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Jan 8 (KATAKAMI / ABC NEWS) — Rep. Gabrielle Giffords survived a gunshot to the head after a gunman opened fire at an event she was hosting outside a Tucson, Ariz., grocery store.
Authorities said 13 people were wounded and five killed in the attack. Among the dead were a federal judge and a nine year-old girl.
President Barack Obama, speaking at a nationally televised news conference, called the shooting an unspeakable tragedy.
“What Americans do at times of tragedy is to come together and support each other, so at this time I ask all Americans to join me and Michelle in keeping all the victims and their families, including Gabby, in our thoughts and prayers,” he said. “We are going to get to the bottom of this and we’re going to get through this.”
“The suspect is currently in custody, but we don’t yet know what provoked this unspeakable act,” the president said.
FBI Director Robert Mueller was headed to Arizona to coordinate the investigation, Obama said. Federal authorities have jurisdiction in an attack on a sitting member of Congress.
Giffords, 40, was among was taken to University Medical Center, where she underwent brain surgery and was listed in critical condition.
Dr. Peter Rhee, trauma director at UMC, told reporters Giffords was shot once in the head and that the bullet went through her brain. He added that she was responsive to doctors’ commands.
“I am very optimistic about her recovery,” Rhee said.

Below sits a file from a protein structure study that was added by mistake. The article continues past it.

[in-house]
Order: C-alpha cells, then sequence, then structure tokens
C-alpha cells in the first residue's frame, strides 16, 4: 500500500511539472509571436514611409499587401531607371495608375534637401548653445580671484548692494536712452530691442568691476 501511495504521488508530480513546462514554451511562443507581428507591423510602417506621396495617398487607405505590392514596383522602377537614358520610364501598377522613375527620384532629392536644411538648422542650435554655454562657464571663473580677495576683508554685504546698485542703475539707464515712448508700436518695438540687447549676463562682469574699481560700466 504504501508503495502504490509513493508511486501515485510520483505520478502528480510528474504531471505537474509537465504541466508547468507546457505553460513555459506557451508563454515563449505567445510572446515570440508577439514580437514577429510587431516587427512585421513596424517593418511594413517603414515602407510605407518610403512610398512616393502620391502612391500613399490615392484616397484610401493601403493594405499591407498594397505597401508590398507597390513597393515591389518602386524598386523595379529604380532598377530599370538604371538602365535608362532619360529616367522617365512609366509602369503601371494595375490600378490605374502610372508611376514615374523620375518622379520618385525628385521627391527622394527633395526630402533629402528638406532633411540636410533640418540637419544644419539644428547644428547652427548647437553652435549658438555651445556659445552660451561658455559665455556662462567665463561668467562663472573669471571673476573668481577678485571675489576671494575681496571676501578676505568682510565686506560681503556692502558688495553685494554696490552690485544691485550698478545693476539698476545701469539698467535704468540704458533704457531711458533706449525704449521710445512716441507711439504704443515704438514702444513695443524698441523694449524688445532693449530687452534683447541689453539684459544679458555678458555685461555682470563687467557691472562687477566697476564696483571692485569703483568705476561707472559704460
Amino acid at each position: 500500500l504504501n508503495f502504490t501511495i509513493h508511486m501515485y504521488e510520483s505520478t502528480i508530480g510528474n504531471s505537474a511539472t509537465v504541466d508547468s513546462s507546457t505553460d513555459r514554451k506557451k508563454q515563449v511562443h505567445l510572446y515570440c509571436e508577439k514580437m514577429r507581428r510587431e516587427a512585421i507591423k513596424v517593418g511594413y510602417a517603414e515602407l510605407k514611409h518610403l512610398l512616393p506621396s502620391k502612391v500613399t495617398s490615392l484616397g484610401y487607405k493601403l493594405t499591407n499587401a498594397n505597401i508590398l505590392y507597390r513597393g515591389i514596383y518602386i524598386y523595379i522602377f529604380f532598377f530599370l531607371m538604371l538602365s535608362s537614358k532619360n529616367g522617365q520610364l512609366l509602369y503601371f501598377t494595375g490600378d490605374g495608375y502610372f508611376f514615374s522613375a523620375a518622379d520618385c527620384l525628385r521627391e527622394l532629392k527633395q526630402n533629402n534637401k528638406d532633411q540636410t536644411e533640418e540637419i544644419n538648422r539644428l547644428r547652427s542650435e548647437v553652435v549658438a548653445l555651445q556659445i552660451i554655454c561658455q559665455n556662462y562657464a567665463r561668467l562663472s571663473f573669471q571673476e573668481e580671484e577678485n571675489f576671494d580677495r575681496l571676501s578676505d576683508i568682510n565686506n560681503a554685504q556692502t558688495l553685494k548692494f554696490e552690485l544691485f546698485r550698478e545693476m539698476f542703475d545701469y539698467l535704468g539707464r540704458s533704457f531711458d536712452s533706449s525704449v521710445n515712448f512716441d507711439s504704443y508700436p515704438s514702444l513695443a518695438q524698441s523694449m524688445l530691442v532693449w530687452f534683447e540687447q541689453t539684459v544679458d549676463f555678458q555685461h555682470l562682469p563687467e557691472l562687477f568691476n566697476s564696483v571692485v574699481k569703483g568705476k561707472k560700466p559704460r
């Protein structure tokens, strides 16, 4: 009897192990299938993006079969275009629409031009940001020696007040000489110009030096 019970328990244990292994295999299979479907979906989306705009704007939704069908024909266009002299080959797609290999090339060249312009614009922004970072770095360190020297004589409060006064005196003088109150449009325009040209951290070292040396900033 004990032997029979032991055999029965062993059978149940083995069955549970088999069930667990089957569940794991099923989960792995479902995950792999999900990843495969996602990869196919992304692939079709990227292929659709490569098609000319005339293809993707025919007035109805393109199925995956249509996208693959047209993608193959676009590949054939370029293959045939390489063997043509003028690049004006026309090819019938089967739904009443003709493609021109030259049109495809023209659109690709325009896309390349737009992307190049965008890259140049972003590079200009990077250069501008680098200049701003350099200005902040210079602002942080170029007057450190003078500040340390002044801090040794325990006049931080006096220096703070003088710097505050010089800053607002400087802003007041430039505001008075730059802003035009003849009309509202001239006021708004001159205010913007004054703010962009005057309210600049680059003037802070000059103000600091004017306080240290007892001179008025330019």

Giffords’ husband, astronaut Mark Kelly, was en route to Tucson from Houston, where he has been preparing to command the last scheduled space shuttle mission, which is supposed to launch in April.
A surgeon at UMC said it had received 10 patients after the shooting. Five, including Giffords, were in critical condition; five are still undergoing surgery, Dr. Peter Rhee of UMC said.
At least five people, including Federal District Chief Judge John Roll and a 9-year-old girl, were killed in the attack, law enforcement sources said.
The shooter, identified by multiple law enforcement sources as Jared Lee Loughner, 22, was in custody, but law enforcement officials are still treating the incident as an active crime scene. The Pima County Sheriff’s Office was taking the lead of the investigation and was assisted by the FBI, Joint Counterterrorism Task Force and the U.S. Capitol Police.
An urgent email message to members of Congress from the Capitol Police informed them of the shooting and advised them to “take reasonable and prudent precautions regarding their personal security at home and in public forums.”
Giffords, a Democrat, was holding a “Congress on Your Corner” event at a Safeway supermarket in northwest Tucson when the shooting occurred.
Steven Rayle, who was at the event, told ABC News a man approached Giffords and shot her before turning his gun on other people randomly.
Rayle described the shooter as a Caucasian male in his 20s wearing dark clothes.
“I went to the side of the table by a concrete post and I looked up and saw a man shoot her in the head. And then he began spraying gunfire everywhere. At that point I ducked behind a concrete post and as he came around it,” he said. “The whole thing unfolded in about 12 or 15 seconds. As he came around it I laid down on the ground and acted as if I was shot.”